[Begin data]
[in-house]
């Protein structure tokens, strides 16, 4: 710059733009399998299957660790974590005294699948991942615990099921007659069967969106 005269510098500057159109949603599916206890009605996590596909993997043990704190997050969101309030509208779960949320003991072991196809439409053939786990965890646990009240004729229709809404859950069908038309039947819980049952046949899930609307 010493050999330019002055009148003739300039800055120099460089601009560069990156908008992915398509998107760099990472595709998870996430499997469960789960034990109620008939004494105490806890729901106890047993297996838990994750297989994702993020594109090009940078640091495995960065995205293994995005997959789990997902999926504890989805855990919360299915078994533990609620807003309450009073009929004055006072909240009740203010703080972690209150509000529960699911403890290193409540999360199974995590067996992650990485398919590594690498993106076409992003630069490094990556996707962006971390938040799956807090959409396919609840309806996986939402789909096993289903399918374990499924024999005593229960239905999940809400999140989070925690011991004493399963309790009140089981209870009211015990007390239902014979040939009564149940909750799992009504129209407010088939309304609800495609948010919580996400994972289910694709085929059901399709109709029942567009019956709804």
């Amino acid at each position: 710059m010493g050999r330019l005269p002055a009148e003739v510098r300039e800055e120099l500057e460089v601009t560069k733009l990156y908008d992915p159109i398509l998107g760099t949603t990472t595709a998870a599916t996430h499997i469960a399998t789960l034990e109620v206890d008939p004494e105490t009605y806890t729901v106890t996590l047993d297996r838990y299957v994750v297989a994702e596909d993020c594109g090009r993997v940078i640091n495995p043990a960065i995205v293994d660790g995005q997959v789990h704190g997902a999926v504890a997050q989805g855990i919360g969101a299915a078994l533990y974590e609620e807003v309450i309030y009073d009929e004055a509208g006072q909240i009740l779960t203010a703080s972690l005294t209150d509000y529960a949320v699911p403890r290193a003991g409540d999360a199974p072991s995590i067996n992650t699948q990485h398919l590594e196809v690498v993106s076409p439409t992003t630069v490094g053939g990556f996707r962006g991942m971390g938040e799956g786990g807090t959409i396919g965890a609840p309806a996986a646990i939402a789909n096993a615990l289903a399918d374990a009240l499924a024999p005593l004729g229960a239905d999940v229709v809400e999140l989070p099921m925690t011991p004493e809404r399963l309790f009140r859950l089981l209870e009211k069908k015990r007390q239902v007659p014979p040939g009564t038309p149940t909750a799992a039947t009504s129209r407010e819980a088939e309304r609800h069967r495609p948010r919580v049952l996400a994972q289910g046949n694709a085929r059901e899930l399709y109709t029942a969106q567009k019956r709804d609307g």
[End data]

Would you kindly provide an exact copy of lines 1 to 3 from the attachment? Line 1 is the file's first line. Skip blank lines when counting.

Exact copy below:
[in-house]
């Protein structure tokens, strides 16, 4: 710059733009399998299957660790974590005294699948991942615990099921007659069967969106 005269510098500057159109949603599916206890009605996590596909993997043990704190997050969101309030509208779960949320003991072991196809439409053939786990965890646990009240004729229709809404859950069908038309039947819980049952046949899930609307 010493050999330019002055009148003739300039800055120099460089601009560069990156908008992915398509998107760099990472595709998870996430499997469960789960034990109620008939004494105490806890729901106890047993297996838990994750297989994702993020594109090009940078640091495995960065995205293994995005997959789990997902999926504890989805855990919360299915078994533990609620807003309450009073009929004055006072909240009740203010703080972690209150509000529960699911403890290193409540999360199974995590067996992650990485398919590594690498993106076409992003630069490094990556996707962006971390938040799956807090959409396919609840309806996986939402789909096993289903399918374990499924024999005593229960239905999940809400999140989070925690011991004493399963309790009140089981209870009211015990007390239902014979040939009564149940909750799992009504129209407010088939309304609800495609948010919580996400994972289910694709085929059901399709109709029942567009019956709804």
């Amino acid at each position: 710059m010493g050999r330019l005269p002055a009148e003739v510098r300039e800055e120099l500057e460089v601009t560069k733009l990156y908008d992915p159109i398509l998107g760099t949603t990472t595709a998870a599916t996430h499997i469960a399998t789960l034990e109620v206890d008939p004494e105490t009605y806890t729901v106890t996590l047993d297996r838990y299957v994750v297989a994702e596909d993020c594109g090009r993997v940078i640091n495995p043990a960065i995205v293994d660790g995005q997959v789990h704190g997902a999926v504890a997050q989805g855990i919360g969101a299915a078994l533990y974590e609620e807003v309450i309030y009073d009929e004055a509208g006072q909240i009740l779960t203010a703080s972690l005294t209150d509000y529960a949320v699911p403890r290193a003991g409540d999360a199974p072991s995590i067996n992650t699948q990485h398919l590594e196809v690498v993106s076409p439409t992003t630069v490094g053939g990556f996707r962006g991942m971390g938040e799956g786990g807090t959409i396919g965890a609840p309806a996986a646990i939402a789909n096993a615990l289903a399918d374990a009240l499924a024999p005593l004729g229960a239905d999940v229709v809400e999140l989070p099921m925690t011991p004493e809404r399963l309790f009140r859950l089981l209870e009211k069908k015990r007390q239902v007659p014979p040939g009564t038309p149940t909750a799992a039947t009504s129209r407010e819980a088939e309304r609800h069967r495609p948010r919580v049952l996400a994972q289910g046949n694709a085929r059901e899930l399709y109709t029942a969106q567009k019956r709804d609307g």